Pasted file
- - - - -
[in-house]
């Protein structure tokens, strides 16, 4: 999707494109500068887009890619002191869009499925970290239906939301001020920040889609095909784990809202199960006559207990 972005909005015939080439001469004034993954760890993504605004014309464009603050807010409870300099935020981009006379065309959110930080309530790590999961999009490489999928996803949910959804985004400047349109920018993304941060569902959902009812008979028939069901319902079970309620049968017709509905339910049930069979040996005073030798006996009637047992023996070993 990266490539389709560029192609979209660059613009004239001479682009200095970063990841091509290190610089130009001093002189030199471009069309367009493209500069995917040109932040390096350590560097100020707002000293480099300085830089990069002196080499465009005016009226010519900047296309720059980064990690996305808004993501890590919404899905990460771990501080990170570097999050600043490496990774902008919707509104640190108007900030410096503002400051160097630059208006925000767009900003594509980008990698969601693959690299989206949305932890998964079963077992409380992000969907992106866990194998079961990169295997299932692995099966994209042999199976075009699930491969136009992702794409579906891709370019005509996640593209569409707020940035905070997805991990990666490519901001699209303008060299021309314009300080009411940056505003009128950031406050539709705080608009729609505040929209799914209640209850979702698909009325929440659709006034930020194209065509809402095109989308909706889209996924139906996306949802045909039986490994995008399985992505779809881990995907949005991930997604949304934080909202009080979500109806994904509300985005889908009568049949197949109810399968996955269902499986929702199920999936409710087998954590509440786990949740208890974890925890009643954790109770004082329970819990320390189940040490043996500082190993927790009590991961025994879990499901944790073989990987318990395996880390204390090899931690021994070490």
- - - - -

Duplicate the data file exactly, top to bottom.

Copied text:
[in-house]
């Protein structure tokens, strides 16, 4: 999707494109500068887009890619002191869009499925970290239906939301001020920040889609095909784990809202199960006559207990 972005909005015939080439001469004034993954760890993504605004014309464009603050807010409870300099935020981009006379065309959110930080309530790590999961999009490489999928996803949910959804985004400047349109920018993304941060569902959902009812008979028939069901319902079970309620049968017709509905339910049930069979040996005073030798006996009637047992023996070993 990266490539389709560029192609979209660059613009004239001479682009200095970063990841091509290190610089130009001093002189030199471009069309367009493209500069995917040109932040390096350590560097100020707002000293480099300085830089990069002196080499465009005016009226010519900047296309720059980064990690996305808004993501890590919404899905990460771990501080990170570097999050600043490496990774902008919707509104640190108007900030410096503002400051160097630059208006925000767009900003594509980008990698969601693959690299989206949305932890998964079963077992409380992000969907992106866990194998079961990169295997299932692995099966994209042999199976075009699930491969136009992702794409579906891709370019005509996640593209569409707020940035905070997805991990990666490519901001699209303008060299021309314009300080009411940056505003009128950031406050539709705080608009729609505040929209799914209640209850979702698909009325929440659709006034930020194209065509809402095109989308909706889209996924139906996306949802045909039986490994995008399985992505779809881990995907949005991930997604949304934080909202009080979500109806994904509300985005889908009568049949197949109810399968996955269902499986929702199920999936409710087998954590509440786990949740208890974890925890009643954790109770004082329970819990320390189940040490043996500082190993927790009590991961025994879990499901944790073989990987318990395996880390204390090899931690021994070490």